Genetic Repository Determining what kind of genetic resources are necessary for genetic repopulation and maintenance of genetic diversity are dependent on a number of factors which include: 1) species involved; 2) population status of the specie; 3) gamete availability; 4) laboratory expertise; 5) available biotechnologies for the specie; 6) germplasm research and repository systems; 7) contingency plans for germplasm maintenance, deposition and strategic use; 8) strategic planning for germplasm use in repopulation. For example, in cattle, most of the technology for cryopreserving bull sperm and cow embryos are highly commercialized and satisfactory for use in germplasm conservation. However, the swine industry is much different. Do to physiological and cellular differences between pigs and most other mammals, their germplasm and embryos are more difficult to handle in vitro as well as for long term preservation. Laboratory expertise is crucial for developing new or adapting current technologies to work with each and every species, and no two species are much alike. The more rare an animal becomes, the more difficult it becomes to obtain the germplasm or embryos
needed, as well as adapting existing technologies to their unique embryos. A strong and well funded research program with state-of-the-art equipment and well trained personnel are required.
Gamete Preservation For over 40years, bull studs around the world have been peddling frozen bull semen for use in artificial insemination (AI). In the US, over 90% of the dairy cattle are bred by AI. Within the last few years, boar studs have been established where most semen is extended and maintained at 18oC for up to 7 days. Over 30% of pigs bred in the US today are by bred AI, and its use has been increasing dramatically over just the last 2 years. The producers telephone or email in orders then rely on over-the-ground delivery of semen to be used with AI. The network is quite vast, and fully commercialized businesses. However, most other farm animal species do not have this type of commercialized support, and thus, for these species, most of the reproductive biotechnologies remain at the research level.
In cattle and swine, the use of sperm for germplasm preservation has many advantages: 1) ease of collection; 2) reliable protocols for semen maintenance and preservation; 3) renewable resource over time; 4) reliable insemination protocols; 5) high pregnancy rates with AI; 6) minimal disease transmission with AI. However, there are some disadvantages to using preserved semen coupled with AI: 1) frozen sperm must be monitored and maintained on the stud or the farm; 2) timing of AI to the estrus cycle of the female becomes crucial for timing of insemination; 3) training is necessary for handling preserved semen and performing AI; 4) germplasm itself contains only a haploid component of chromosomes, i.e. there is no maternal DNA present; 5) reliable protocols are available for cattle and swine, while protocols for other species are experimental or confined to research laboratories; 6) protocols for rare or endangered animals require a model system as genetic resources from them are in low to no availability.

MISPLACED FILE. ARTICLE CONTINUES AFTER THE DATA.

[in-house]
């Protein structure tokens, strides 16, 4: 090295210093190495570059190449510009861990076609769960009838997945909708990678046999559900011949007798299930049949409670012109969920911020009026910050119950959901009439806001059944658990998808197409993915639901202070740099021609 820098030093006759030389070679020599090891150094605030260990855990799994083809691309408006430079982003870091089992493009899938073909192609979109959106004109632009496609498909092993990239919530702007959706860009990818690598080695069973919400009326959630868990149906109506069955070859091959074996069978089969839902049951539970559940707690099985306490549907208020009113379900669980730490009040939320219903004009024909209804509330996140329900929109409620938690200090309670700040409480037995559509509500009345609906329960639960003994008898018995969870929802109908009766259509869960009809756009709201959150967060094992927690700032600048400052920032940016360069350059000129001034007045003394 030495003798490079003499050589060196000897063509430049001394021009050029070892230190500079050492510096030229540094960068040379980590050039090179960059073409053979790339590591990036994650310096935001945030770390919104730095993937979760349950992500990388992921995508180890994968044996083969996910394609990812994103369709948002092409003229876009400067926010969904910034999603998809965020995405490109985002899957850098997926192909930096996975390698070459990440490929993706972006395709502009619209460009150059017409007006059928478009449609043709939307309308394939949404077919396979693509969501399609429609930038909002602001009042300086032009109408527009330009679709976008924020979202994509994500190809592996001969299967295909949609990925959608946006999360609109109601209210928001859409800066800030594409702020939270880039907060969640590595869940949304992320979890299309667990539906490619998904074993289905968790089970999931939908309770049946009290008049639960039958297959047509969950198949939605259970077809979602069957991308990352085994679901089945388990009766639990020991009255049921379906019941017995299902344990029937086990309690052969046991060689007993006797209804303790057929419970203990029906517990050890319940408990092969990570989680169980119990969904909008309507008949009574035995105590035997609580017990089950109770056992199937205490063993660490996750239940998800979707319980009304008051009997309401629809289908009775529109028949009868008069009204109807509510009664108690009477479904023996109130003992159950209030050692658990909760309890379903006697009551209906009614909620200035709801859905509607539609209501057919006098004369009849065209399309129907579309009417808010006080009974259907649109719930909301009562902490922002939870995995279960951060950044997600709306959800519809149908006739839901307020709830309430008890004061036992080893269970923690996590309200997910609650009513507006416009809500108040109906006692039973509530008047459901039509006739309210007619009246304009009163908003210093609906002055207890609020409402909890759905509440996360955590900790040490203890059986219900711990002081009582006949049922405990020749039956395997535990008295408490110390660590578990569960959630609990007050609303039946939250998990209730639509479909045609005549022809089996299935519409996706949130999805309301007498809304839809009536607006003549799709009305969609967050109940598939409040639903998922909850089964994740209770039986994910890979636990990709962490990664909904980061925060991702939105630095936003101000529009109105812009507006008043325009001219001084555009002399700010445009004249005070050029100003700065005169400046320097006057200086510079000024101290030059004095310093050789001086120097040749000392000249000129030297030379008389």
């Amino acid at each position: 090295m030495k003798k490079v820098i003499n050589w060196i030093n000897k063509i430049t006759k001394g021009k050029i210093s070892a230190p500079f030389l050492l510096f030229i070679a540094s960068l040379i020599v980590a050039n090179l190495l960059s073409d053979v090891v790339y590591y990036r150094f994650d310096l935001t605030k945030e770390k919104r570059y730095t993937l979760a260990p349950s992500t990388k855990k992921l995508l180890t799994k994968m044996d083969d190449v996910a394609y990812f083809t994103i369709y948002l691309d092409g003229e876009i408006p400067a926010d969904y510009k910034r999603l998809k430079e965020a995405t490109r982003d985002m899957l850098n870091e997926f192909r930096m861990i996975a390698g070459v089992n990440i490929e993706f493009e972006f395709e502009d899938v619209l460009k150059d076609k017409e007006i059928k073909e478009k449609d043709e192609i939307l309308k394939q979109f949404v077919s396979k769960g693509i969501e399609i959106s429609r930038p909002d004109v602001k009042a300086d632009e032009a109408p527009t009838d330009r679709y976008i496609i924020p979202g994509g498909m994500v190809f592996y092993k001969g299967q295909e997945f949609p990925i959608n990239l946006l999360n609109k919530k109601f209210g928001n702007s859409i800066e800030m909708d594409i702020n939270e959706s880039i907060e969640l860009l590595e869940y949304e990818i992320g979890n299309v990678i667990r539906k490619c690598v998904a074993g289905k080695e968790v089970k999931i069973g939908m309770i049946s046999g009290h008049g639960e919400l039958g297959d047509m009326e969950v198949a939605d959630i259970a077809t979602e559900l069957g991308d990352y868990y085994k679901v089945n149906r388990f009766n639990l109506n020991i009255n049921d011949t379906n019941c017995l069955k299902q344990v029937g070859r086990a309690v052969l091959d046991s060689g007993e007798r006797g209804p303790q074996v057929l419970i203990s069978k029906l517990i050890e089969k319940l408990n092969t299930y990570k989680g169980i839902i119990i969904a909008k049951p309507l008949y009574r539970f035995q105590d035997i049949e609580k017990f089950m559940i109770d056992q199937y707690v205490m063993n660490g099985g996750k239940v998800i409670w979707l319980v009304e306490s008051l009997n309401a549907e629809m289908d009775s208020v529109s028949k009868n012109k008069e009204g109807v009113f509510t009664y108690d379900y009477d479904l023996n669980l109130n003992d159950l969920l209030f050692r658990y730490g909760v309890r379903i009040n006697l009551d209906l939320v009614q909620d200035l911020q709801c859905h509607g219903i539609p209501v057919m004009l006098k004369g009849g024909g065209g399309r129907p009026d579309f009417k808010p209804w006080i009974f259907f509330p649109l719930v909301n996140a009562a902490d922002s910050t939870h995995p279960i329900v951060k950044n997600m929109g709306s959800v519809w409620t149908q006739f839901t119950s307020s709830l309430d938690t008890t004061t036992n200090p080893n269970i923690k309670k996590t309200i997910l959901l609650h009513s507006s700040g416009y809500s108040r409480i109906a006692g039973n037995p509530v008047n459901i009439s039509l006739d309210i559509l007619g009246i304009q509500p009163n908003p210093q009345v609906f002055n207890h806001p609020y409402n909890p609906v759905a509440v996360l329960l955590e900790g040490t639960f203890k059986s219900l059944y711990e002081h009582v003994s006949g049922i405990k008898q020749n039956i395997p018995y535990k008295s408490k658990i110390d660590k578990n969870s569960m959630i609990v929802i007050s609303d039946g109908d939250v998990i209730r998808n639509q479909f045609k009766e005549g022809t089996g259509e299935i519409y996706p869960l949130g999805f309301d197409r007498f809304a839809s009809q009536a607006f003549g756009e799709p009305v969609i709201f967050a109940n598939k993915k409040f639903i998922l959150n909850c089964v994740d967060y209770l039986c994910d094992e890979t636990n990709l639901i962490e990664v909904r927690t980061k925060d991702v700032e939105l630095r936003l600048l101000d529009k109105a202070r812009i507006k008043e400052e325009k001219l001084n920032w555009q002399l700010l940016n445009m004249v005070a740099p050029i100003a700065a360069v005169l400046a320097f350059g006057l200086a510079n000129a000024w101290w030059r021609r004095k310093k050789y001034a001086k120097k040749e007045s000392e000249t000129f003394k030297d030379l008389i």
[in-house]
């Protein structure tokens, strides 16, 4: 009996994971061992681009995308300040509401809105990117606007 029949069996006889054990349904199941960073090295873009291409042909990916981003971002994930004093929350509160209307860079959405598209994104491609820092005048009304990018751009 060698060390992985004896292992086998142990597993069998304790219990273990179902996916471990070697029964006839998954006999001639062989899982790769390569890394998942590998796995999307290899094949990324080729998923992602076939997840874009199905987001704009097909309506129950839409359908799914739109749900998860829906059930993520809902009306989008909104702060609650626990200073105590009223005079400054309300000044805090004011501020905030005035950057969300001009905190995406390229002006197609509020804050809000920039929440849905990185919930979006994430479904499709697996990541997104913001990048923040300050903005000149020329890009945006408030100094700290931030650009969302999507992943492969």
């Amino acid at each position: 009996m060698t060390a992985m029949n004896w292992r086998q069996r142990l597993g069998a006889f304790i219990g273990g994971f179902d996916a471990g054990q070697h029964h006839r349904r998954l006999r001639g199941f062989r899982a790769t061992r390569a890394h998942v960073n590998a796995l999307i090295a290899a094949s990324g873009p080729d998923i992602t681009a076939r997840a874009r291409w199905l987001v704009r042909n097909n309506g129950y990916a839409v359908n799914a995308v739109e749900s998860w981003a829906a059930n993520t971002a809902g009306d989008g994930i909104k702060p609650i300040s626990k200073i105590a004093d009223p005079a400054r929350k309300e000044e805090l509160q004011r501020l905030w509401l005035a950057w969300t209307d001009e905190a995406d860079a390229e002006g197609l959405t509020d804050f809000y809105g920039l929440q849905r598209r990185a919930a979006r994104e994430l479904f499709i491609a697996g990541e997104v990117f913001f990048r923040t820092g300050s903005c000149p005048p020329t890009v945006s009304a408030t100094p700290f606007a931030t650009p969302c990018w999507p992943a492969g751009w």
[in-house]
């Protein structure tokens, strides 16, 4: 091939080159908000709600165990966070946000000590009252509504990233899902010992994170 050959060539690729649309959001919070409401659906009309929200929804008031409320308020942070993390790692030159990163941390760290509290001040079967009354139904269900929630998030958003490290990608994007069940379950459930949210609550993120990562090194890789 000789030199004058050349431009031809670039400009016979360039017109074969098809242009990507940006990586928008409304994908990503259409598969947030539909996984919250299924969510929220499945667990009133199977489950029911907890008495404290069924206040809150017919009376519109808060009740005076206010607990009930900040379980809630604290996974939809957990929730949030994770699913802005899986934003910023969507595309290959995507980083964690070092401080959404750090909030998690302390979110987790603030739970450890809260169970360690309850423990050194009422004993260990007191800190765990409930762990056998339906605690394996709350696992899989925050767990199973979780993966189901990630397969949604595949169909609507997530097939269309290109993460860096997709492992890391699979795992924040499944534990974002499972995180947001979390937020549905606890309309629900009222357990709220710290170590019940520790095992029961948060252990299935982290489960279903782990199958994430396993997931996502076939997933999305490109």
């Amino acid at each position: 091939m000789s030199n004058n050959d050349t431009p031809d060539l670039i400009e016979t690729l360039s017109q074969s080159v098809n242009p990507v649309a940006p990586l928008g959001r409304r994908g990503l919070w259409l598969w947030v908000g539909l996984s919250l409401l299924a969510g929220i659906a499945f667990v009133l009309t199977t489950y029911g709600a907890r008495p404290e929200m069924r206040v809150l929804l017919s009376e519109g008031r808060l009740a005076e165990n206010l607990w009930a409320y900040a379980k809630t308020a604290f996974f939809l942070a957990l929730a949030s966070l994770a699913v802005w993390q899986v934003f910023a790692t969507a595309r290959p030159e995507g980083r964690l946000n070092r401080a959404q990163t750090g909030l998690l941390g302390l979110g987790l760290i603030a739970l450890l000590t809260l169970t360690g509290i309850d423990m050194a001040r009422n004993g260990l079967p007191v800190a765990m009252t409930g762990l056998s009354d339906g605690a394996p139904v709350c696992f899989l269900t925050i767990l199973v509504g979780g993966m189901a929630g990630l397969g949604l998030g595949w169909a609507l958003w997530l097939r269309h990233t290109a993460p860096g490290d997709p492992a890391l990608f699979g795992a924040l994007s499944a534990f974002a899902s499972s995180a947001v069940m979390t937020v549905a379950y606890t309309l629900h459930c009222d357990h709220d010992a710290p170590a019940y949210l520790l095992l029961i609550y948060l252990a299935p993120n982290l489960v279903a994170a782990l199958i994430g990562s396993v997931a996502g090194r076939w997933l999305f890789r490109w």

Eggs, or as we in science refer to them as oocytes, are the least understood and least researched area of gamete preservation. Because of their size (such a large individual cell), their volume to surface area ratio and high water content make them extremely sensitive to cooling and/or cryopreservation. Although successful methodology is available in laboratories, that is where it is confined at the present day. Oocyte preservation would be useful for maintaining maternal genetics. However, there is a much simpler way to preserve maternal genetics... embryo preservation.